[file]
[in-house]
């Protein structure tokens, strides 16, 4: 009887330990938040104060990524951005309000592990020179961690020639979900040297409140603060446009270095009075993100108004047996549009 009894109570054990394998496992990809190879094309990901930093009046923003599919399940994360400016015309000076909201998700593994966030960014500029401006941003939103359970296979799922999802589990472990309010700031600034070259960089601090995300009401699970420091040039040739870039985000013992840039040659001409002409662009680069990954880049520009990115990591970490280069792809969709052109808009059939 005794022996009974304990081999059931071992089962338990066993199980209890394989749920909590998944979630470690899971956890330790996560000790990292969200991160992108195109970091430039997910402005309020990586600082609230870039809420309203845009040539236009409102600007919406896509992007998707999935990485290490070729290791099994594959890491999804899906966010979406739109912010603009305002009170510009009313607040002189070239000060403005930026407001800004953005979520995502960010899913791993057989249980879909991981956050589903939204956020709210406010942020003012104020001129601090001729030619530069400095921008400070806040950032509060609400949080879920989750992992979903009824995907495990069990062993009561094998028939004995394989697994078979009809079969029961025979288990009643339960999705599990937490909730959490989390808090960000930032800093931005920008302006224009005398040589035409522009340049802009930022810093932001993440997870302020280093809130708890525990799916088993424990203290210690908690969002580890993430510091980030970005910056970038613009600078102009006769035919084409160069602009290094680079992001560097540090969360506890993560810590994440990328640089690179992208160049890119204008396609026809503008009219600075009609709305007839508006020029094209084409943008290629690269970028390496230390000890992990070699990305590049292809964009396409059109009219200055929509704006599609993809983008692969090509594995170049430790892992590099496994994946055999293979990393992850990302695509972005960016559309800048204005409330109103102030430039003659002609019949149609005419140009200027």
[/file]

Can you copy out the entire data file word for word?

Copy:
[in-house]
């Protein structure tokens, strides 16, 4: 009887330990938040104060990524951005309000592990020179961690020639979900040297409140603060446009270095009075993100108004047996549009 009894109570054990394998496992990809190879094309990901930093009046923003599919399940994360400016015309000076909201998700593994966030960014500029401006941003939103359970296979799922999802589990472990309010700031600034070259960089601090995300009401699970420091040039040739870039985000013992840039040659001409002409662009680069990954880049520009990115990591970490280069792809969709052109808009059939 005794022996009974304990081999059931071992089962338990066993199980209890394989749920909590998944979630470690899971956890330790996560000790990292969200991160992108195109970091430039997910402005309020990586600082609230870039809420309203845009040539236009409102600007919406896509992007998707999935990485290490070729290791099994594959890491999804899906966010979406739109912010603009305002009170510009009313607040002189070239000060403005930026407001800004953005979520995502960010899913791993057989249980879909991981956050589903939204956020709210406010942020003012104020001129601090001729030619530069400095921008400070806040950032509060609400949080879920989750992992979903009824995907495990069990062993009561094998028939004995394989697994078979009809079969029961025979288990009643339960999705599990937490909730959490989390808090960000930032800093931005920008302006224009005398040589035409522009340049802009930022810093932001993440997870302020280093809130708890525990799916088993424990203290210690908690969002580890993430510091980030970005910056970038613009600078102009006769035919084409160069602009290094680079992001560097540090969360506890993560810590994440990328640089690179992208160049890119204008396609026809503008009219600075009609709305007839508006020029094209084409943008290629690269970028390496230390000890992990070699990305590049292809964009396409059109009219200055929509704006599609993809983008692969090509594995170049430790892992590099496994994946055999293979990393992850990302695509972005960016559309800048204005409330109103102030430039003659002609019949149609005419140009200027």